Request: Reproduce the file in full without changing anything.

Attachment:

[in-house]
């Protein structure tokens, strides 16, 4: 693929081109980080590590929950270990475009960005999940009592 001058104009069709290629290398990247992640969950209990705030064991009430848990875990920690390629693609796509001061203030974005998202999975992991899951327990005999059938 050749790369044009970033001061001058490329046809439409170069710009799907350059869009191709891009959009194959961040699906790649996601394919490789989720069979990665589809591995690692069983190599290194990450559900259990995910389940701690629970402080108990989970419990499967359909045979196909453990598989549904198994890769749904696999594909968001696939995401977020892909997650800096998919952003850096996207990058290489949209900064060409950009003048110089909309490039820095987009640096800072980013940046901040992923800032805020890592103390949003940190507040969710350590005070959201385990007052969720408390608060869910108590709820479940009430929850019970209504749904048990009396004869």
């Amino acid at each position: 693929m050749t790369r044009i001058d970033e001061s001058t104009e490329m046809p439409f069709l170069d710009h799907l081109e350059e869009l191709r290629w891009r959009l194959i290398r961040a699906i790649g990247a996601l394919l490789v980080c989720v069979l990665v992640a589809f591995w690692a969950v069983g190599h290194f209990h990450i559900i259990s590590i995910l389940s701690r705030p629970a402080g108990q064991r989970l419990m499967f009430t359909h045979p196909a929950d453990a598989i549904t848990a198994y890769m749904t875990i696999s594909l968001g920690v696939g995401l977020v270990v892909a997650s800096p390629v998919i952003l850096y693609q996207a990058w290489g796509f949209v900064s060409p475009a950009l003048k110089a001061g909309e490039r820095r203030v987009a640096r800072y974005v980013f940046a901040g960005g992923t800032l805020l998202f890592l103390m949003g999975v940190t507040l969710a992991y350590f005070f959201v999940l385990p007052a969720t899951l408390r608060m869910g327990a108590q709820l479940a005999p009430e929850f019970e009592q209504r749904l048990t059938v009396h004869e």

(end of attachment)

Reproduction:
[in-house]
């Protein structure tokens, strides 16, 4: 693929081109980080590590929950270990475009960005999940009592 001058104009069709290629290398990247992640969950209990705030064991009430848990875990920690390629693609796509001061203030974005998202999975992991899951327990005999059938 050749790369044009970033001061001058490329046809439409170069710009799907350059869009191709891009959009194959961040699906790649996601394919490789989720069979990665589809591995690692069983190599290194990450559900259990995910389940701690629970402080108990989970419990499967359909045979196909453990598989549904198994890769749904696999594909968001696939995401977020892909997650800096998919952003850096996207990058290489949209900064060409950009003048110089909309490039820095987009640096800072980013940046901040992923800032805020890592103390949003940190507040969710350590005070959201385990007052969720408390608060869910108590709820479940009430929850019970209504749904048990009396004869």
């Amino acid at each position: 693929m050749t790369r044009i001058d970033e001061s001058t104009e490329m046809p439409f069709l170069d710009h799907l081109e350059e869009l191709r290629w891009r959009l194959i290398r961040a699906i790649g990247a996601l394919l490789v980080c989720v069979l990665v992640a589809f591995w690692a969950v069983g190599h290194f209990h990450i559900i259990s590590i995910l389940s701690r705030p629970a402080g108990q064991r989970l419990m499967f009430t359909h045979p196909a929950d453990a598989i549904t848990a198994y890769m749904t875990i696999s594909l968001g920690v696939g995401l977020v270990v892909a997650s800096p390629v998919i952003l850096y693609q996207a990058w290489g796509f949209v900064s060409p475009a950009l003048k110089a001061g909309e490039r820095r203030v987009a640096r800072y974005v980013f940046a901040g960005g992923t800032l805020l998202f890592l103390m949003g999975v940190t507040l969710a992991y350590f005070f959201v999940l385990p007052a969720t899951l408390r608060m869910g327990a108590q709820l479940a005999p009430e929850f019970e009592q209504r749904l048990t059938v009396h004869e």